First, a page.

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Over A Dozen Women Accuse Former Co-Workers at DC’s NFL Team of Sexual Harassment, Verbal Abuse

“I have never been in a more hostile, manipulative, passive-aggressive environment … and I worked in politics,” Julia Payne, former assistant press secretary in US President Bill Clinton’s administration, told the Washington Post in a recent interview.

While Payne, who was vice president of communications for Washington’s NFL team in 2003, claims she did not witness or experience sexual harassment within the team workplace, at least 15 women who also worked in the office were not so lucky, according to recent testimonies provided to the outlet.

Emily Applegate told the Post that the daily sexual harassment and verbal abuse that she and other female employees of the team were subjected to was not just ignored, but at times even encouraged by individuals the outlet referred to as “top team executives.”

Applegate was the only alleged victim who did not elect to speak on the condition of anonymity. However, several of the other women noted that they previously entered into nondisclosure agreements with the NFL franchise and, therefore, feared possible litigation and financial ruin if they spoke publicly.

“Reducing a young woman to thinking that she can only do her job well if she wears a certain thing or exposes part of her body is demeaning,” stated a former saleswoman with the team. “It puts women in their place.”

As for the alleged harassers, a total of five men were named in the report: Larry Michael, the recently “retired” radio voice of the team; Alex Santos, ex-director of pro personnel; Richard Mann II, assistant to Santos; Dennis Greene, former president of business operations; and Mitch Gershman, the team’s former chief operating officer.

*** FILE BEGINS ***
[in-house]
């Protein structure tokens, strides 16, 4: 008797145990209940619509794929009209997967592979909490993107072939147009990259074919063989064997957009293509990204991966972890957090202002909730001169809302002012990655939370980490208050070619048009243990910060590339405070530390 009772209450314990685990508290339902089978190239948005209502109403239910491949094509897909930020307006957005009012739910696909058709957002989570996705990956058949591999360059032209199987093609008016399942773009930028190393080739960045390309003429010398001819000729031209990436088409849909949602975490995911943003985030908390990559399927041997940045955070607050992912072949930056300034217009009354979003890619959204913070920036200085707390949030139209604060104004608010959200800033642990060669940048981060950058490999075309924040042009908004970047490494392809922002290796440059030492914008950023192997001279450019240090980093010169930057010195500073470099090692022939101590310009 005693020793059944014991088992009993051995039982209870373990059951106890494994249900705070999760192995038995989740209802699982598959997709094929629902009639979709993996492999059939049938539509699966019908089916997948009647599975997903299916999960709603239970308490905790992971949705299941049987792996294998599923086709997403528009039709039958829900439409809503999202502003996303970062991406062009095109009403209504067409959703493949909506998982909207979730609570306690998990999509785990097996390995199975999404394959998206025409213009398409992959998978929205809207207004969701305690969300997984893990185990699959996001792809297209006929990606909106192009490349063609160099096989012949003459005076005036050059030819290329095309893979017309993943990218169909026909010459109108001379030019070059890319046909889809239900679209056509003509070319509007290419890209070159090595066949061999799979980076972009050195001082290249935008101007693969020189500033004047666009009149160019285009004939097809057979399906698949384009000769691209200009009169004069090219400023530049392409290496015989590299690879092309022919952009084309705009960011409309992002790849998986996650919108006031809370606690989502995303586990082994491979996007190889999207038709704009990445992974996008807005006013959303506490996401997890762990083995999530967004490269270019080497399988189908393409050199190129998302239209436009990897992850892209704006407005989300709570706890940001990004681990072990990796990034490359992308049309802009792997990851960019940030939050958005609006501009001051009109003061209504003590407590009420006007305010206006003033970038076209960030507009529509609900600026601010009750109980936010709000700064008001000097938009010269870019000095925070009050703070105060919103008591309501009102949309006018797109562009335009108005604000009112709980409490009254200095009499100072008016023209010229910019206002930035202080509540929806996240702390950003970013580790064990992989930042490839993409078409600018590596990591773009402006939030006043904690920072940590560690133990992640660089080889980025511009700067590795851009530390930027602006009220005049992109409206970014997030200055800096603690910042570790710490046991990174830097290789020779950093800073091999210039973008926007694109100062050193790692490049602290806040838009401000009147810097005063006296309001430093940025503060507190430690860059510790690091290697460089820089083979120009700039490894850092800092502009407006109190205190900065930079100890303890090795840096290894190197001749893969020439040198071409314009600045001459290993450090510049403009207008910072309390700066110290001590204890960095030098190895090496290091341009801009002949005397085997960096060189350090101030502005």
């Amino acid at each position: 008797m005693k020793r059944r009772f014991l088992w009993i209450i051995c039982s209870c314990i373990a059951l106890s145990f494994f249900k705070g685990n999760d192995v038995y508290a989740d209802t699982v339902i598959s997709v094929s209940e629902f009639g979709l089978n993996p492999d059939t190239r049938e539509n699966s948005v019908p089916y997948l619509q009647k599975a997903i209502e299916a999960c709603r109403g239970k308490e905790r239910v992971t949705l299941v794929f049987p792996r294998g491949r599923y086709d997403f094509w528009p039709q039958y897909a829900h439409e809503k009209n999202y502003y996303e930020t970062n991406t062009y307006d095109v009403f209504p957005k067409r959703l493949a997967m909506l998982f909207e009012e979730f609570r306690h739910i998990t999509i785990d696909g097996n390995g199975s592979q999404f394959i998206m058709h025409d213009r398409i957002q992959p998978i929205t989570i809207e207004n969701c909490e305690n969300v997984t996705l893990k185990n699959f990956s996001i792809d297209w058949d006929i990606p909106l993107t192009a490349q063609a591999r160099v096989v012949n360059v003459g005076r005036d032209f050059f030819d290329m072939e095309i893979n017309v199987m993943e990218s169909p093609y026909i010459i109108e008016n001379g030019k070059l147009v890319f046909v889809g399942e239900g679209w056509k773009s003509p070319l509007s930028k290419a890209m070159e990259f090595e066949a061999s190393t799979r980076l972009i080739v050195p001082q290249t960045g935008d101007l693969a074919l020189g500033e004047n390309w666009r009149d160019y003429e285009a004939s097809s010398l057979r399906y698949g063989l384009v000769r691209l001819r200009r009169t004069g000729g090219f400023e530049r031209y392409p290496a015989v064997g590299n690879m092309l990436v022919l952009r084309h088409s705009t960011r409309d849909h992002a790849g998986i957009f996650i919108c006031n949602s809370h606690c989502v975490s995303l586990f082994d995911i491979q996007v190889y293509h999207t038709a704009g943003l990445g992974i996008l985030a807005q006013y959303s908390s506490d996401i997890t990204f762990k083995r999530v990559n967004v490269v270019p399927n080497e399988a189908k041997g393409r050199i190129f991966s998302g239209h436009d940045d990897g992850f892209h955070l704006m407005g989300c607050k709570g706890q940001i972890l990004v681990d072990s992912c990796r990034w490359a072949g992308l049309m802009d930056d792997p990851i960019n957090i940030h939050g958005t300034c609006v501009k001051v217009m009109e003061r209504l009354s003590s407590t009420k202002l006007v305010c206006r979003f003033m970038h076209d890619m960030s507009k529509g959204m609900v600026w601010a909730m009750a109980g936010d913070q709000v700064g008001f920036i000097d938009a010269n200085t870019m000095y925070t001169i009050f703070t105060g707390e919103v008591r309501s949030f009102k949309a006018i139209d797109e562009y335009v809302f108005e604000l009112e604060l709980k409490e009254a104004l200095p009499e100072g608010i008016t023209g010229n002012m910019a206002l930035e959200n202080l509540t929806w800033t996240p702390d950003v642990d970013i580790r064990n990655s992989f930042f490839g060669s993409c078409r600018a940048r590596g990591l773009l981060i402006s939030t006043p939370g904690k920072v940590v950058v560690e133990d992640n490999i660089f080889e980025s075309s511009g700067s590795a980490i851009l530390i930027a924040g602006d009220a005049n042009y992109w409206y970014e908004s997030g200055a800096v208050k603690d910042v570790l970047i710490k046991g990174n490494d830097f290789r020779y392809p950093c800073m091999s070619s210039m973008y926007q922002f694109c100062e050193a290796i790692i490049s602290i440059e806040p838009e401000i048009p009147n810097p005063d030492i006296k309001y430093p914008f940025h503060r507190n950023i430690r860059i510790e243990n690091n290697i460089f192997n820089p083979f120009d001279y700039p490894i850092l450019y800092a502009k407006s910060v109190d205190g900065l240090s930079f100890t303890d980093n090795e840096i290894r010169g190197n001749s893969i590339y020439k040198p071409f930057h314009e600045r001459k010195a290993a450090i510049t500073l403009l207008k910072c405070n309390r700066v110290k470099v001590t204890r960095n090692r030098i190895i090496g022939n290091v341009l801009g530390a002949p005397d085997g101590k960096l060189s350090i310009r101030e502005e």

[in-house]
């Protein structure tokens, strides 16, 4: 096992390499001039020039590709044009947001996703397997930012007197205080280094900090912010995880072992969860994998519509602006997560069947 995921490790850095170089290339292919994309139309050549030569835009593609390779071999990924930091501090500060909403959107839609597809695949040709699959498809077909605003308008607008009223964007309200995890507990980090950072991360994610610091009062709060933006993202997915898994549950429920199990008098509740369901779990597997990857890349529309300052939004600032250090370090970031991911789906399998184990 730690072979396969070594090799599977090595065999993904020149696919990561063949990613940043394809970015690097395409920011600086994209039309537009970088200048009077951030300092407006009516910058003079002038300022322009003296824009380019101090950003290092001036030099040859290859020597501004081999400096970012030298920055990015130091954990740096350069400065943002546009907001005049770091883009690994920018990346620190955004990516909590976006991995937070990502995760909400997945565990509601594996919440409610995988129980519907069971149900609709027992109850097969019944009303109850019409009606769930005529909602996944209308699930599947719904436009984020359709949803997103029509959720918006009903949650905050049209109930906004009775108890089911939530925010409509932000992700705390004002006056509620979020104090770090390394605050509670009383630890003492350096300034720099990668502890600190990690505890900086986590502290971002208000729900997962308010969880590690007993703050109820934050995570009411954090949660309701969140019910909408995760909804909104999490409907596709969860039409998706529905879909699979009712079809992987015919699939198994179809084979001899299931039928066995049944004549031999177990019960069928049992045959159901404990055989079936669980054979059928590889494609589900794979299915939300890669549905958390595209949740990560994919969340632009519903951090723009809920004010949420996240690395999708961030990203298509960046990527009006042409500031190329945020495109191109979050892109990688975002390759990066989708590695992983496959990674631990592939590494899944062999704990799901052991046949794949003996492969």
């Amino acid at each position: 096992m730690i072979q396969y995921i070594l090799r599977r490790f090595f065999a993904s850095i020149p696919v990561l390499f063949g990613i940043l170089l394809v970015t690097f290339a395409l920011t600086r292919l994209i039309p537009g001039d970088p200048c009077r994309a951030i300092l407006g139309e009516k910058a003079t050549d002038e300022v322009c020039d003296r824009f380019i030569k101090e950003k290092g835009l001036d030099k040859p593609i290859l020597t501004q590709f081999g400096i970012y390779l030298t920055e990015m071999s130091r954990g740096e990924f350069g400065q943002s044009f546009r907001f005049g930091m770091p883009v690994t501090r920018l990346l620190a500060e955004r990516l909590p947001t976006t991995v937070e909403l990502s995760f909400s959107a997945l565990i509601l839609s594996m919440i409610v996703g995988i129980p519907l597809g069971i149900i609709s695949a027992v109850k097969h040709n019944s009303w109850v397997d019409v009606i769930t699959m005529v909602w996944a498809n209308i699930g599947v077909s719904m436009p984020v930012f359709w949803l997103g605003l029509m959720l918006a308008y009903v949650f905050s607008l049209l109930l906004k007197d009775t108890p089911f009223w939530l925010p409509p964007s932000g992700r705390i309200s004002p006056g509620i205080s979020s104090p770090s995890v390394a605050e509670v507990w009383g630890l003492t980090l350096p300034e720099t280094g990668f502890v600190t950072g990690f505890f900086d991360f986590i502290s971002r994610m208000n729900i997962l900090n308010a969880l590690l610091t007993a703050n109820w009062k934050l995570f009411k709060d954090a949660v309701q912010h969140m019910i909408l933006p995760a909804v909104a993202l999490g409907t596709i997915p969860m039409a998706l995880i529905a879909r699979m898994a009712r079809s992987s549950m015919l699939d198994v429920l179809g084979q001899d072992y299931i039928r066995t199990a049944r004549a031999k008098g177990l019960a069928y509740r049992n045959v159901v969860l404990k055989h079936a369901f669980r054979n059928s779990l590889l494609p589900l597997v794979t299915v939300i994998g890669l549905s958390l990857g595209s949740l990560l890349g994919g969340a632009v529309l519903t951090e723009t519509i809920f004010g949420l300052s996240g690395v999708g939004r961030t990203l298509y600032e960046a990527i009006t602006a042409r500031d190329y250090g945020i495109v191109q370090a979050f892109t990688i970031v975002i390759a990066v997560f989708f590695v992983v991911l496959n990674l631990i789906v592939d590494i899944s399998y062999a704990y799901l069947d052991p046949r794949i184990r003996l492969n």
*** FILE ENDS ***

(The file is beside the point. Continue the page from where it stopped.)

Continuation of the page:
At least seven former employees accused Michael of routinely using “sexual and disparaging overtones” as he referenced the physical appearance of his female colleagues. Michael was reportedly offered a chance to speak to the Post about the allegations, but declined the offer.

Appearing to get ahead of the story, Michael announced his abrupt retirement from the team on Wednesday - just hours before the report went live.

"After 16 great years my time with the organization is over," Michael said in a statement obtained by NBC Washington.

Both Santos and Mann were terminated from their positions earlier this week.

When NBC Sports’ ProFootball Talk asked about the firings, head coach Ron Rivera appeared to support the decision, as he said that the DC team - concurrently under a microscope for its polarizing retirement of the name “Redskins” - is “trying to create a new culture here.”

“We’re hoping to get people to understand that they need to judge us on where we are and where we’re going, as opposed to where we’ve been”

However, some would argue that the team and company may not be effective in their “new culture” campaign because of one prominent figure who remains in power: team owner Dan Snyder.

The Post called attention to the fact that Snyder purchased the team in 1999 and remained a rather visible team owner to employees during the years (2006 through 2019) during which the alleged widespread misconduct took place.

Three former employees noted that Snyder’s alleged harassment was not directed at women, but top executives like Greene. The women claimed that the team owner would routinely belittle Greene over the fact that he was a cheerleader in college and, on one occasion, instructed Greene to perform cartwheels for his entertainment.

Greene ultimately somersaulted his way into a major scandal and lost his job of 17 years in 2018 after it was exposed that he sold “access” to team cheerleaders when marketing FedEx Field’s premium suite packages.

“With such a toxic, mood-driven environment, and the owner behaving like he does … How could anyone think these women would go to HR?” Payne asked the outlet.

The embattled, now-nameless team did, however, issue a loose statement regarding the allegations.

“The Washington Redskins football team takes issues of employee conduct seriously,” the DC team statement read.

“While we do not speak to specific employee situations publicly, when new allegations of conduct are brought forward that are contrary to these policies, we address them promptly,” it added, also revealing that local attorney Beth Wilkinson of Wilkinson Walsh has been hired by the team and will “conduct a thorough independent review of this entire matter and help the team set new employee standards for the future.”

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